And not “just another” manic Monday. In fact, I can’t remember another day on which I’ve had to give three big public performances — and on different subjects to boot (though in my mind there are significant areas of overlap among them).

9:30 a.m. — First up, a Writing New York lecture on on E. B. White’s Here is New York, introducing the week’s theme of “History, Modernity, and Nostalgia.” In fact, the interplay among these three ideas will turn out to be a major area of exploration as the course unfolds, and Monday’s lecture serves as a kind of second overture for the course after the introductory lecture last week. I’ve described the lecture over at Patell and Waterman’s History of New York, and I did last year, I introduced the discussion by telling an anecdote about Hillary Rodham Clinton invocation of White’s book during her debate with Rick Lazio during the 2000 campaign for the U.S. Senate seat from New York.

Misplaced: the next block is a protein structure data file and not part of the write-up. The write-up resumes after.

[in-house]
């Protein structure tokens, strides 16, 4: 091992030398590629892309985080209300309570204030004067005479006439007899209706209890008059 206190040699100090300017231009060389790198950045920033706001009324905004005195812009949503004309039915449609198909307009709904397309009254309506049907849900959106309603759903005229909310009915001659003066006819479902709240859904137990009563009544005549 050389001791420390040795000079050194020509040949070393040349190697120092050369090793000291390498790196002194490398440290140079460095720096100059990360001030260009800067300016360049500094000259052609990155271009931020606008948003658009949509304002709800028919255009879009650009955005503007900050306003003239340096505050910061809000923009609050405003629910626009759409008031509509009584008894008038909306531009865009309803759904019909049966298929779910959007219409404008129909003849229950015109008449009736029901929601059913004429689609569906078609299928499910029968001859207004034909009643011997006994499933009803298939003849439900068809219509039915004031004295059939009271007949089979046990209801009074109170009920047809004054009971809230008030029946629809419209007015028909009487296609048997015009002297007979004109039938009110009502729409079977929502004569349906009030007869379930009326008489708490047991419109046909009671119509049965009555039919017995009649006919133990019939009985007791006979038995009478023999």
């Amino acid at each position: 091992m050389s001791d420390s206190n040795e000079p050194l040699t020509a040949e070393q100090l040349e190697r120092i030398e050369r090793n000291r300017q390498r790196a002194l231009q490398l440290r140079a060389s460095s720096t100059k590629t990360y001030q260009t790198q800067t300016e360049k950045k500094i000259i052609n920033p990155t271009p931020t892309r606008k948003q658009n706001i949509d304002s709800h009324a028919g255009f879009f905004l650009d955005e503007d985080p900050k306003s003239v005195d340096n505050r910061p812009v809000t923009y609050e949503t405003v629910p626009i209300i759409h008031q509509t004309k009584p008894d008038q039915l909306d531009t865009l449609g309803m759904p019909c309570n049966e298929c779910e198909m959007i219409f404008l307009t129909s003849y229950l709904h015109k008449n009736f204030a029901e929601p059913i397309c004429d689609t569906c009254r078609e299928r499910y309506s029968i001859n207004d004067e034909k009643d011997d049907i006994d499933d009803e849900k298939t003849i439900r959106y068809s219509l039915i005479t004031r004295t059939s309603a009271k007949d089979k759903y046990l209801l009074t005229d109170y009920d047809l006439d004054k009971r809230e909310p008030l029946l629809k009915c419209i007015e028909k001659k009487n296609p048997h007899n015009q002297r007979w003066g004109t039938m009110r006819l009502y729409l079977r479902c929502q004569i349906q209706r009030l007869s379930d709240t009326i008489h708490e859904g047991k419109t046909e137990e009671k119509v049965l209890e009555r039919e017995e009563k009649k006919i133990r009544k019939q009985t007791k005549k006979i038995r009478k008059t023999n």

2:00 p.m. — American Literature I, Lecture Two. Luckily, this lecture belongs to my comfort zone, because I decided this year to frame the course with Moby-Dick. So this lecture was an introduction to Melville’s life and writing and the opening sections of Moby-Dick. The students had been asked to read the “Etymology” and “Extracts” sections that open the book and the land chapters (1-22) to get their feet wet as it were. Lecturing about Moby-Dick has become a little bit like playing in my band used to be back in the day: I look forward to certain solos and riffs, but also to varying them in event.

6:30 p.m. — A panel on “Multiculturalism or Cosmopolitanism” for the NYU Abu Dhabi Institute as part of a year-long series on “The Cosmopolitan Idea.” Sharing the stage with two of your intellectual heroes —  this case the intellectual historian David Hollinger (UC Berkeley) and the cultural critic Walter Benn Michaels (University of Illinois at Chicago) is bound to be a little bit … disconcerting. The two of them, in their different ways, hover over my recent work on emergent literatures in a kind of good cop-bad cop routine. (Guess which is which.) I offered a preview of the event PWHNY over the weekend, and later this week I’ll write about each of their talks individually (and maybe my own). Some video excerpts will eventually appear on the NYU Abu Dhabi Institute website. (You can see the entire first session in the series there now.)

Needless to say, my brain felt more than a little bruised come Tuesday morning.